This book is at the height of Kerouc’s interest in Buddhism. Even though his beliefs annoy me (again, not because he’s a Buddhist, but because he’s so inconsistent and bossy about it), I love his nature descriptions. I’m not that into setting in general, but he’s the only writer I know that can make you feel the elation of climbing a mountain. Beautiful example below.

And now for a quote: “We finally got out of there and climbed on up, soon leaving the shrubbery and leaving a new alpine height of rocky meadow with blue lupine and red poppy feathering the gray mist with lovely vagueness of color and the wind blowing hard now and sleet. “

What you need to know: If you’re interested in social history, then you’ll love this. This is the only account of a footsoldier in the Napolenoic wars. Usually only high ranking officers wrote accounts; this is the only common account that has been found. Pretty cool.

I really like that this account doesn’t glorify war. There’s very little battle action and a whole lot of walking. It also shows how immature the soldiers are in the early campaigns. It shows how much it sucked for the villagers who had to quarter soldiers. The soldiers spent most of their time foraging for the villagers’ food. It shows the soldiers weren’t taken care of in the campaign of 1812 and 1814: they were starving after the retreat from Moscow. They stole eachother’s horses, in effect killing each other. Very dog eat dog.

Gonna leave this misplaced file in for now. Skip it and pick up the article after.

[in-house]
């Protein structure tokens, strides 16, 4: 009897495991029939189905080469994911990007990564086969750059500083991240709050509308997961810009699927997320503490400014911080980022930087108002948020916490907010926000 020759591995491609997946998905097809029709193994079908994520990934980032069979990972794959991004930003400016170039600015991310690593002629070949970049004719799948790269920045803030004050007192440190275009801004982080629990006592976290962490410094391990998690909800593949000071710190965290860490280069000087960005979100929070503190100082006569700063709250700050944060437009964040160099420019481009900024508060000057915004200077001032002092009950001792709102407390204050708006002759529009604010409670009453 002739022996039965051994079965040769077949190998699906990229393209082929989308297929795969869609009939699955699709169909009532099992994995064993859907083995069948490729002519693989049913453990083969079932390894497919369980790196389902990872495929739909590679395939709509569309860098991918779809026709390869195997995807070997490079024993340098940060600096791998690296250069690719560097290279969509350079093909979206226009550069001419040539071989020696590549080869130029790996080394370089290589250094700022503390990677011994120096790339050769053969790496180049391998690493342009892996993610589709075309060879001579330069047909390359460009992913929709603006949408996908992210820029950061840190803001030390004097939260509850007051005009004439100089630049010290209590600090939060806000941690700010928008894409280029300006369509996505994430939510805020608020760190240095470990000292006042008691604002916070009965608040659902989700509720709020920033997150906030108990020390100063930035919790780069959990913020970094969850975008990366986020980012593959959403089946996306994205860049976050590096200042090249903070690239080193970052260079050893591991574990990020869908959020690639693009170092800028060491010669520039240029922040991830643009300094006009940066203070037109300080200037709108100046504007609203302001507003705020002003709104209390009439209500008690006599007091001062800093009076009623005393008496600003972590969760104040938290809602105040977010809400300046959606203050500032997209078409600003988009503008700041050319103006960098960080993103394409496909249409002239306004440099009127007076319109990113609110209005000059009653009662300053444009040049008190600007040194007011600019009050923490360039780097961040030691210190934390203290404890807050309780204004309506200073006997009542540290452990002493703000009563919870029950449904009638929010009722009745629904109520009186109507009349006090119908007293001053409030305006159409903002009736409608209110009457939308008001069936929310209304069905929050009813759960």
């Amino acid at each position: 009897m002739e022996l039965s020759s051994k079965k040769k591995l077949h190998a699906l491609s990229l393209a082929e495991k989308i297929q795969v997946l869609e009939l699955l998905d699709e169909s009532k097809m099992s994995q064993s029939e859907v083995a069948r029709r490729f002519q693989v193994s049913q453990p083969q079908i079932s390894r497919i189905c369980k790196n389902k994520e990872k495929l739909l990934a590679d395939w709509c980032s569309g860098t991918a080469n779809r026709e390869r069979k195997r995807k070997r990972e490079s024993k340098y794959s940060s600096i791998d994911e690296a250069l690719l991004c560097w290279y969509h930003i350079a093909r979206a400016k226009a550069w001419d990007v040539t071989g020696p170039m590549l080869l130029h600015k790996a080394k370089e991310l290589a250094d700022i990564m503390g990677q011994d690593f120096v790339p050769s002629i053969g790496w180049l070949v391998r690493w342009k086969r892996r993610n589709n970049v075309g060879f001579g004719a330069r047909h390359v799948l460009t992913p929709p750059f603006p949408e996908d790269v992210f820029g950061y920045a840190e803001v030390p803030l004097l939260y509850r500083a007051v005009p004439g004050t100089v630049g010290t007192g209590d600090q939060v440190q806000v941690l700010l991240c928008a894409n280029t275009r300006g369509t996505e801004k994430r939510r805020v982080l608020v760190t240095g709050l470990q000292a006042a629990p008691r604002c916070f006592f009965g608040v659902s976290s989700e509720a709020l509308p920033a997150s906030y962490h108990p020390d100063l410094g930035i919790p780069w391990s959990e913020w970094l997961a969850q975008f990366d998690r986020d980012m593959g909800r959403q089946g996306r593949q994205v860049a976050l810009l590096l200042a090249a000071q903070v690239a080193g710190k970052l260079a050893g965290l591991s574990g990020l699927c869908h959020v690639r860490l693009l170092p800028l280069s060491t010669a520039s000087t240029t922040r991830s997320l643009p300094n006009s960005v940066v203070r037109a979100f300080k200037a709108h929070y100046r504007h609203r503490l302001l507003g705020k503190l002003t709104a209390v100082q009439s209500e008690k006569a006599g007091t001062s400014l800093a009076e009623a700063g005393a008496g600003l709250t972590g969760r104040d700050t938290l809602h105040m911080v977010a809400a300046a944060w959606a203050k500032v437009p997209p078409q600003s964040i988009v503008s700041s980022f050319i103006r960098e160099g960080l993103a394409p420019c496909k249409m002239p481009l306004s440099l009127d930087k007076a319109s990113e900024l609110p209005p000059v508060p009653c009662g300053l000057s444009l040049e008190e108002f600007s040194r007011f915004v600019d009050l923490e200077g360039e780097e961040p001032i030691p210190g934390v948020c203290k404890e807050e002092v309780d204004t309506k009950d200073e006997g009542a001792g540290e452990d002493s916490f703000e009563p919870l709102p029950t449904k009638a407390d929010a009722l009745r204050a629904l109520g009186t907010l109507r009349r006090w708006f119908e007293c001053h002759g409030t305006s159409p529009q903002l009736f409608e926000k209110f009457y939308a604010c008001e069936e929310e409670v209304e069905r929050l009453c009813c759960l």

This book is super cool to read because letters that showed the true bitterness and hardships of the war were confiscated to retain public moral back home. So it was difficult for historians to know how it really was for the common soldiers. Six confiscated letters are also included in the book.

And now for a quote: “The town of Poniemon was already stripped before we could enter, and so were all the villages. Here and there a hog ran around and then was beaten with clubs, chopped with sabers, and stabbed with bayonets; and, often still living, it would be cut and torn into pieces. “

Utilitarianism (1863) by John Stuart Mill

What you need to know: Pick it up if you’re interested in different branches of philosophy.

I read Mill’s Autobiography in January; it’s easier for me to read works of nonfiction in chunks with a few works of fiction sprinkled in between. Luckily, this book (part of the Essential Works of John Stuart Mill (1961), edited by Max Lerner) is really four books in one.

I’ve been interested to read this since my Junior year of high school; we brushed on the philosophy in my Theory of Knowledge course. I’m not a utilitarian and dislike the philosophy as a whole, but reading the primary source really helped me to better understand the philosophy and those who sympathize with it.

I wrote a bit more about the book in this post.

And now for a quote: According to the Greatest Happiness Principle… the ultimate end, with reference to and for the sake of which all things are desireable (whether we are considering our own good or that of other people), is an existence exempt as far as possible from pain, and as rich as possible in enjoyments, both in point of quality and quantity; the test of quality, and the rule for measuring it against quantity, being the preference felt by those who in their opportunities of existence, to which must be added to their habits of self-consciousness and self-observation, are best furnished with the means of comparison.”

March Reads

Have you read any of these? What did you think?

What are you reading lately? Any recommendations?